April 3, 2004

The US News peer assessment component. Brad Leiter has analyzed the US News rankings too, and he seems to find the most value in the peer assessment score, which is derived from a survey about faculty quality. My school has always done relatively well on this factor, and we invariably call attention to how well we do and (of course it's self-serving!) how this is the factor that matters most. But how can the surveyed profs know enough about all the schools they are asked to score? You are most likely to think of the people you know at the school--are the school's most well-published scholars in your field?--and judge the whole school by that standard. Are you thinking about the present or the long history of the law school? Do you really know if the scholars who exemplify a law school are still active on the faculty? If someone prominent moved to a school you are more likely to know, because the schools--especially the richer schools--put great effort into glossy reports to show off information precisely with the purpose of affecting the US News survey. At what point, in judging so many schools, are you resorting to general opinions about the prestige of the school? And where does that opinion come from? Oh, certainly not from the US News survey! No, no, no! That couldn't happen. Do you think reputation is some sort of echo and US News a huge echo chamber?

UPDATE: Leiter's discussion used faculty quality rankings not from the US News peer assessment factor, but based on an independent survey. It differs from the US News faculty survey results. For example, he shows Yale first, but US News puts Harvard and Stanford above Yale. Well, UW is at 19 for US News and only 22 for his survey, so you can guess which survey I think is more ... accurate. US News surveys "the dean and three faculty members at each school." Leiter surveyed "150 leading legal scholars." [UPDATE ABOUT THIS UPDATE: US News, when re-sorted by the peer assessment factor puts Harvard, Stanford, and Yale at the same level. H & S are only above Y as a matter of alphabetical order. Leiter puts Yale alone in first place and Harvard and Chicago tied for second, and Stanford 4th.]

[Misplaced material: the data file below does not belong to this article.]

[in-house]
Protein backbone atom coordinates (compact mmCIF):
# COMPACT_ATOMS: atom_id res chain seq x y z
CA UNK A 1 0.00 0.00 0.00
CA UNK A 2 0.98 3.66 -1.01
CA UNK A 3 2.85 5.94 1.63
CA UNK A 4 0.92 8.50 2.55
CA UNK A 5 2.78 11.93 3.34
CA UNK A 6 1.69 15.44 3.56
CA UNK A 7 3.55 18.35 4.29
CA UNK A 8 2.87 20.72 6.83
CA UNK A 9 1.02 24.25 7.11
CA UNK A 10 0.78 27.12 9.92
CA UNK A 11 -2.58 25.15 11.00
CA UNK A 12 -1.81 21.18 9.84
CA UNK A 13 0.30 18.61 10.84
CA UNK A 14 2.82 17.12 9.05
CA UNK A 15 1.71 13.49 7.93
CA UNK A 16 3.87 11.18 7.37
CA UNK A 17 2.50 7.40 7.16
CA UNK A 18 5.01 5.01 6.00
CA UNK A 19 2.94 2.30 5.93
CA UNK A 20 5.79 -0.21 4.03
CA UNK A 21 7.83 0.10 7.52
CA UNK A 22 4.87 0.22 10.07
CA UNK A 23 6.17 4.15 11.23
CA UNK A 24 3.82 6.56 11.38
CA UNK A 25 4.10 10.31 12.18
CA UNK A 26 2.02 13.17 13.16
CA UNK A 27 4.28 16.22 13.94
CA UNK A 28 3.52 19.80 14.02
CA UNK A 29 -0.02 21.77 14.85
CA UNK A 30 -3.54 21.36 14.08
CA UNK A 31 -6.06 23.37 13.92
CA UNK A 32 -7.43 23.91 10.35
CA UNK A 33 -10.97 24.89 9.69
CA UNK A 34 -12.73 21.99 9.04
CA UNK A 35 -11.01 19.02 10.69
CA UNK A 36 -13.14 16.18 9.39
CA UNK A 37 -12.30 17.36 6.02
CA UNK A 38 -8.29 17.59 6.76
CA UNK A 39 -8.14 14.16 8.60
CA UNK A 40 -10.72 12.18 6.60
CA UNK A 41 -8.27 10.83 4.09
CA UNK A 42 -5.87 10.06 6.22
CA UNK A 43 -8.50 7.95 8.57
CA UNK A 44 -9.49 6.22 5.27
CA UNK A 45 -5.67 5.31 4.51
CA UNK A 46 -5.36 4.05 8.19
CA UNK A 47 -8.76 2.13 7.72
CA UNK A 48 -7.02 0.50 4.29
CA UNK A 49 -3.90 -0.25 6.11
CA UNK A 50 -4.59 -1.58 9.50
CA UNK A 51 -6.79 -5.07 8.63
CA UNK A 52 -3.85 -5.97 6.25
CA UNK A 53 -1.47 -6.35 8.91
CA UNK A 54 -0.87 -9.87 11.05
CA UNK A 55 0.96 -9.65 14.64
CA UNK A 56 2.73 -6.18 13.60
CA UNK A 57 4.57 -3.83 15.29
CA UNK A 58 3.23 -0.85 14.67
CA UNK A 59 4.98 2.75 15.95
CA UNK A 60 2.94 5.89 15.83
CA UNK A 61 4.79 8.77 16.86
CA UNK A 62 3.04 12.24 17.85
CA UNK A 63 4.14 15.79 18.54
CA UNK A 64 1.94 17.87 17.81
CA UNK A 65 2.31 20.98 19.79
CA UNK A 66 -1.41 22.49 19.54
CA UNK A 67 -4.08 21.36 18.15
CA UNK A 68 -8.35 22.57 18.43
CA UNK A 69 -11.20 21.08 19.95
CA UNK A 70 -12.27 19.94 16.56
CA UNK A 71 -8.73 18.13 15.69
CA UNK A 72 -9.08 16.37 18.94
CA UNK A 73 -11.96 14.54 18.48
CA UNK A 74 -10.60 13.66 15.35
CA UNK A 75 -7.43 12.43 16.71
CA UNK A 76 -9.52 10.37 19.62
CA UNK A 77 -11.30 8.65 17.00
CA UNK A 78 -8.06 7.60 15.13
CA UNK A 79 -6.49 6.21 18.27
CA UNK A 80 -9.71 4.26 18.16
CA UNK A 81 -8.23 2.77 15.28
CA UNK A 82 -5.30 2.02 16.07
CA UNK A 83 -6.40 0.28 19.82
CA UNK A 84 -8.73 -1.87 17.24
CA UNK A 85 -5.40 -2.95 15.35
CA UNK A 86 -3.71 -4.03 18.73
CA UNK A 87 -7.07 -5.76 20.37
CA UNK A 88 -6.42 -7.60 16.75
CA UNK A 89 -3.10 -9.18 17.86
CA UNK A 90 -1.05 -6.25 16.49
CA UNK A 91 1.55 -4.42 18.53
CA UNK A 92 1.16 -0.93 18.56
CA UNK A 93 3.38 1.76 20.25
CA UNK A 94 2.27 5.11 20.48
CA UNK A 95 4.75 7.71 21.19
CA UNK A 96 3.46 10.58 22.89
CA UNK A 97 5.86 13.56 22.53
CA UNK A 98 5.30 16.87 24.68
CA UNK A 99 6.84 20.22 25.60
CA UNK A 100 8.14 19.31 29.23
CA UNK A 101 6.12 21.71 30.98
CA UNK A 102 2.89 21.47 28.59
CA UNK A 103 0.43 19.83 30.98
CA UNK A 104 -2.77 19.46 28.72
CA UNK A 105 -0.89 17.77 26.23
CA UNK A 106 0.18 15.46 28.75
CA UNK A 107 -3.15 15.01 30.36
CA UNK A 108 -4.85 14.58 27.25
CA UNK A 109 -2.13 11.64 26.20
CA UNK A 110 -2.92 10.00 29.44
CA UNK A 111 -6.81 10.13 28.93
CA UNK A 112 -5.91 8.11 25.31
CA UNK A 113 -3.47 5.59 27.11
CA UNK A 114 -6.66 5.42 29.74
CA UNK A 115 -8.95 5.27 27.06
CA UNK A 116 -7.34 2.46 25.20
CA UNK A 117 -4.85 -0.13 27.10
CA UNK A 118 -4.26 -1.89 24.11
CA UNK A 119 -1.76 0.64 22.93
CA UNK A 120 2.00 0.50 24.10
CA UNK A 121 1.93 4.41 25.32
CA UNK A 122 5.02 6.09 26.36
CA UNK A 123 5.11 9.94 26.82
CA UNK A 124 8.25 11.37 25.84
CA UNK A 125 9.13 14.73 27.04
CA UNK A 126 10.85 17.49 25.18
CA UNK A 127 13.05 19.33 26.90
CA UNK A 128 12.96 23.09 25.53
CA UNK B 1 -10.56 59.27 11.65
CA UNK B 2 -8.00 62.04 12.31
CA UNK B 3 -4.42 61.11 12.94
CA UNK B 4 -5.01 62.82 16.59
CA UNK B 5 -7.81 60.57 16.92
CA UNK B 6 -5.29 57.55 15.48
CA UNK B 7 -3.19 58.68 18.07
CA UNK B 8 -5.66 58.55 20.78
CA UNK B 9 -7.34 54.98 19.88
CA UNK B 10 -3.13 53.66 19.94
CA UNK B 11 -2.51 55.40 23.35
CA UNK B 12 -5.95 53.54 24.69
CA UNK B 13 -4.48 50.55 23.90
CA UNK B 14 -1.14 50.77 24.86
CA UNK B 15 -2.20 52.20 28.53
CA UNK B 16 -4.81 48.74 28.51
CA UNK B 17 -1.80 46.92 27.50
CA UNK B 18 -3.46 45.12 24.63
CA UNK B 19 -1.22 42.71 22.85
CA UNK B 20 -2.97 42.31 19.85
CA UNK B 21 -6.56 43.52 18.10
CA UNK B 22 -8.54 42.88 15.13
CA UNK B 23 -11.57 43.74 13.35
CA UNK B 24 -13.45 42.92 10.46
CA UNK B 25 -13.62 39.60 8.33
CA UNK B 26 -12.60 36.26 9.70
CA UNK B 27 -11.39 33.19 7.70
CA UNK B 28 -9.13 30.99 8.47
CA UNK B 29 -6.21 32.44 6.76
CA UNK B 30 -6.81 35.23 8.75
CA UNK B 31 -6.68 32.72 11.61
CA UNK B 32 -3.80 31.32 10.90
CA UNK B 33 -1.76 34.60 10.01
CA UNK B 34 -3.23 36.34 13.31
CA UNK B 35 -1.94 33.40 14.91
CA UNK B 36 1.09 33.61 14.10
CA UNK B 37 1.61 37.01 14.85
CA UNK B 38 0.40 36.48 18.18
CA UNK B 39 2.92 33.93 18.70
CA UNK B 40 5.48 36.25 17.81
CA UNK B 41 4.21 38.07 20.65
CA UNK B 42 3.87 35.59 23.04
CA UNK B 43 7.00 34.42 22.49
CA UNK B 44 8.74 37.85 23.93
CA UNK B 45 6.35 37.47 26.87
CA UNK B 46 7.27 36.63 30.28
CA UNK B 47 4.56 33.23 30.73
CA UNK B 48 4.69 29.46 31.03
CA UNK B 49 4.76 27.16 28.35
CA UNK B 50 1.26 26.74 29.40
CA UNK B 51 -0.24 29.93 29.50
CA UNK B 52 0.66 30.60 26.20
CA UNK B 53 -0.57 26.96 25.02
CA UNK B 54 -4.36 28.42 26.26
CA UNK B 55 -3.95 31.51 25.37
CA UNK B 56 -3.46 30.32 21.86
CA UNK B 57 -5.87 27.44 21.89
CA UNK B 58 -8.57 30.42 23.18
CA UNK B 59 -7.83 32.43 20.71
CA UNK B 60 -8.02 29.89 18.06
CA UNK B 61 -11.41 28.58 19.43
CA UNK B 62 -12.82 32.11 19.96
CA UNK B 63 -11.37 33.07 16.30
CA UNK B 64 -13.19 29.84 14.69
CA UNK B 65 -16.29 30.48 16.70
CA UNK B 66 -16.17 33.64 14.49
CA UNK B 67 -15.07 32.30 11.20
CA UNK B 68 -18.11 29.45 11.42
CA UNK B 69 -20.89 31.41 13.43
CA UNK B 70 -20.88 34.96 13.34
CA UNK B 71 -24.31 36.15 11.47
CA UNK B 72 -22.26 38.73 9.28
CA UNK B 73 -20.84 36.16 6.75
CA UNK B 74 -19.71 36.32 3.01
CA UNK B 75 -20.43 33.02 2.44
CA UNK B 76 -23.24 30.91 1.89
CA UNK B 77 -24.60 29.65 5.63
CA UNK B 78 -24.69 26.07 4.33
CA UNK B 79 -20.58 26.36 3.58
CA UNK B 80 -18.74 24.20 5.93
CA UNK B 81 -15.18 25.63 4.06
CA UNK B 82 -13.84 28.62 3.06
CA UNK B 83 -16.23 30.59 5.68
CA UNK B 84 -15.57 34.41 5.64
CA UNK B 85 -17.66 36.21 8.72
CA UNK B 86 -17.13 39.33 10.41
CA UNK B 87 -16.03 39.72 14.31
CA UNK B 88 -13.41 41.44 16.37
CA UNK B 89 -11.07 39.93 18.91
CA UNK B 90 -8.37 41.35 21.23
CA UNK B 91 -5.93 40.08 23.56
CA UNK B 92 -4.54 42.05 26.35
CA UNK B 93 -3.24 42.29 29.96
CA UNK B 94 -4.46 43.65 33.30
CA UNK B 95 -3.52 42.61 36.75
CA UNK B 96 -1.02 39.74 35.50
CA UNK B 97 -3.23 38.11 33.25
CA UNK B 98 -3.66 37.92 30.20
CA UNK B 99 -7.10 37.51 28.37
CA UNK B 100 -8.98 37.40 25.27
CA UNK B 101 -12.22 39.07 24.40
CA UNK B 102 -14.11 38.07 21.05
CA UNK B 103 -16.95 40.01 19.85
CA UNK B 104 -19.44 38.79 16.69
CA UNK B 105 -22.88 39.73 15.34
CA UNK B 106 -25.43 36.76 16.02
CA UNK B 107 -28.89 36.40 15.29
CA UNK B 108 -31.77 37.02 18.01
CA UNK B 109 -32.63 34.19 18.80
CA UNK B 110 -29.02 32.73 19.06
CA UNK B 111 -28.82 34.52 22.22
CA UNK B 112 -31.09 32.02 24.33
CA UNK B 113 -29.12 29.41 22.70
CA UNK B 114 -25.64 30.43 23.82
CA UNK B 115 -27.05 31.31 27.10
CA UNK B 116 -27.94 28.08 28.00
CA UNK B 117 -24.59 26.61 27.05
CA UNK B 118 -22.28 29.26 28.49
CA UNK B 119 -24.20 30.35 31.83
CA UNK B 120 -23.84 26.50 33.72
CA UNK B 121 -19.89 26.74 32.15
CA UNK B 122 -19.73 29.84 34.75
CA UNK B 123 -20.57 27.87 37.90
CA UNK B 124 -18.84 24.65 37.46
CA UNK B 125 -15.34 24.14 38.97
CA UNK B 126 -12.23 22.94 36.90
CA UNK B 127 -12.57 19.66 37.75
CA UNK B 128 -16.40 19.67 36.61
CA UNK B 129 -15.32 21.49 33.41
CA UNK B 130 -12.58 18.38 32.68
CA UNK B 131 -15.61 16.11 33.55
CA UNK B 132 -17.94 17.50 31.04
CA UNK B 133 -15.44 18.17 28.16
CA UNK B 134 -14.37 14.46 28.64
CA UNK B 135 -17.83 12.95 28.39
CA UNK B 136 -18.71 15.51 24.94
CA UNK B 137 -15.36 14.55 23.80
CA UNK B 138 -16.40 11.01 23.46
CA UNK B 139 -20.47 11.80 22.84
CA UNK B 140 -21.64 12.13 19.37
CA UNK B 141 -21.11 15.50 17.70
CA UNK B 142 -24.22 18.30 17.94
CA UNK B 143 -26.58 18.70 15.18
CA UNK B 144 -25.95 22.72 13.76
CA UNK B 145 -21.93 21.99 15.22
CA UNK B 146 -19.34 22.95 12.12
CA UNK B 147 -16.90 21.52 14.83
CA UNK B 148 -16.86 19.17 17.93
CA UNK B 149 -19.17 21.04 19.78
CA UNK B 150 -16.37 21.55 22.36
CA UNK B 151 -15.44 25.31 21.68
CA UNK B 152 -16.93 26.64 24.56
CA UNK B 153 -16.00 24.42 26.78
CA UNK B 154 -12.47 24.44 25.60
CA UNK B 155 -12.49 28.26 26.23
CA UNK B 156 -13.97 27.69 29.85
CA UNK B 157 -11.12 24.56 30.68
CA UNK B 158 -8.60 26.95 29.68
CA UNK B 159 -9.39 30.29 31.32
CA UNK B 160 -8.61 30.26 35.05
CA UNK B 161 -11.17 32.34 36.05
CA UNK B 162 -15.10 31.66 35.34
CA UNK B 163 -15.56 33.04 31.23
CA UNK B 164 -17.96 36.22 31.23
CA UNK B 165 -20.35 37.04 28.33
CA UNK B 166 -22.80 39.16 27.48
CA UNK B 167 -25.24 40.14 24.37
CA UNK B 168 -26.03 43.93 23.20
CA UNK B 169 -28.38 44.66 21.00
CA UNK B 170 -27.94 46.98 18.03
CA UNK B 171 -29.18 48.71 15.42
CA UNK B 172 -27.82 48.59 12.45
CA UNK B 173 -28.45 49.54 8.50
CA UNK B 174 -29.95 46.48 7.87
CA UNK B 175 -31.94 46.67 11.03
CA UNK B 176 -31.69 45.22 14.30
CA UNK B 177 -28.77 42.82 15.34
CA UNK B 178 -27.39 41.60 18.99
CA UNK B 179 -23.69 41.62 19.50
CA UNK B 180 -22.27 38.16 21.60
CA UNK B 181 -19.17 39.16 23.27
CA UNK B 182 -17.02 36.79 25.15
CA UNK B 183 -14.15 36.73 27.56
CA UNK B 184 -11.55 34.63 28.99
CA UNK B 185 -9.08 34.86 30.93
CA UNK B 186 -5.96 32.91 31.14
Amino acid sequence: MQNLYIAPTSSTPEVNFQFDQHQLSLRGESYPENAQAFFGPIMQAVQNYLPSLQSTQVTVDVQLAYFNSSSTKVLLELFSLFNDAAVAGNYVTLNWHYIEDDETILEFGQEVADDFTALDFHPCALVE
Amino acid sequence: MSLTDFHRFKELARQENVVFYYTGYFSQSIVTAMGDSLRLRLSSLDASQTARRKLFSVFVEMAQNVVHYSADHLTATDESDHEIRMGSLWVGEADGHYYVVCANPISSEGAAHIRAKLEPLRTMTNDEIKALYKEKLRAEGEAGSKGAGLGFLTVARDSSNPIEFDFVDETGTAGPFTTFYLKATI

ANOTHER UPDATE: I was just rereading that update (blog tending can get pretty damned involuted) and it struck me that surveying "the dean and three faculty members at each school" versus "150 leading legal scholars" makes a big difference. I'm sure Leiter's survey has been dissected elsewhere, and excuse me for not looking up previous comments, but these 150 "leading legal scholars" are a particular sort of person, likely to interact with other profs at a very elite level and to think well of the people who cycle through elite events. They will have their preferences and allegiances. US News is surveying a much larger group, which includes many much less elite faculty members, who are going to bring quite different ideas to the process of participating in determining who has the opportunity to become the new elite. These are people who struggle to bring recognition to their schools, and they may feel that schools that outrank them on the reputation score are riding on longstanding prejudice. It's not at all clear to me that Leiter's survey takers are more trustworthy. I wonder, do scholars with big reputations read more of other scholars' work? Maybe profs who write more read less. Maybe people who build their own reputations pay less attention to exactly what everyone else is doing.

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